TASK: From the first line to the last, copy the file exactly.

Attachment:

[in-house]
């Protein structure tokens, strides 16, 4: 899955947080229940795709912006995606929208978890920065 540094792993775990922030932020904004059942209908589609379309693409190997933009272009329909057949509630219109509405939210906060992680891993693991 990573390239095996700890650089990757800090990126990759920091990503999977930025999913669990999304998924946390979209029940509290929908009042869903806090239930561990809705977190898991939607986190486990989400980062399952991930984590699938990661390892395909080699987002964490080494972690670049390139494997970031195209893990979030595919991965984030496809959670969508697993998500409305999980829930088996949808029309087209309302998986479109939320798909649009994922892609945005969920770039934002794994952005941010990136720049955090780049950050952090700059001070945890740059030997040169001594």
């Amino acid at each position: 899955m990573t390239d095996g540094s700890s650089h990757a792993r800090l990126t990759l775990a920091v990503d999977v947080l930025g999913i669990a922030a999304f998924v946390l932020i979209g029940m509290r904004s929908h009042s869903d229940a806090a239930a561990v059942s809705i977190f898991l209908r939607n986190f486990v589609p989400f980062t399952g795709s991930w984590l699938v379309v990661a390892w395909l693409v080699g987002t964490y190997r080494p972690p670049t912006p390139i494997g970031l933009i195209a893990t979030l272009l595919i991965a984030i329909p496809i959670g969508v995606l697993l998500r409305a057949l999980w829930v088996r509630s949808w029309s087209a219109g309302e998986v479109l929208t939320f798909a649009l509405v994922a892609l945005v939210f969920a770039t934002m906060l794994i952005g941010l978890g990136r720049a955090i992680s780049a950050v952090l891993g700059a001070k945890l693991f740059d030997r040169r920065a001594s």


[in-house]
């Protein structure tokens, strides 16, 4: 899955947080229940795709912006995606929208978890920065 540094792993775990922030932020904004059942209908589609379309693409190997933009272009329909057949509630219109509405939210906060992680891993693991 990573390239095996700890650089990757800090990126990759920091990503999977930025999913669990999304998924946390979209029940509290929908009042869903806090239930561990809705977190898991939607986190486990989400980062399952991930984590699938990661390892395909080699987002964490080494972690670049390139494997970031195209893990979030595919991965984030496809959670969508697993998500409305999980829930088996949808029309087209309302998986479109939320798909649009994922892609945005969920770039934002794994952005941010990136720049955090780049950050952090700059001070945890740059030997040169001594």
């Amino acid at each position: 899955m990573t390239d095996g540094s700890s650089h990757a792993r800090l990126t990759l775990a920091v990503d999977v947080l930025g999913i669990a922030a999304f998924v946390l932020i979209g029940m509290r904004s929908h009042s869903d229940a806090a239930a561990v059942s809705i977190f898991l209908r939607n986190f486990v589609p989400f980062t399952g795709s991930w984590l699938v379309v990661a390892w395909l693409v080699g987002t964490y190997r080494p972690p670049t912006p390139i494997g970031l933009i195209a893990t979030l272009l595919i991965a984030i329909p496809i959670g969508v995606l697993l998500r409305a057949l999980w829930v088996r509630s949808w029309s087209a219109g309302e998986v479109l929208t939320f798909a649009l509405v994922a892609l945005v939210f969920a770039t934002m906060l794994i952005g941010l978890g990136r720049a955090i992680s780049a950050v952090l891993g700059a001070k945890l693991f740059d030997r040169r920065a001594s």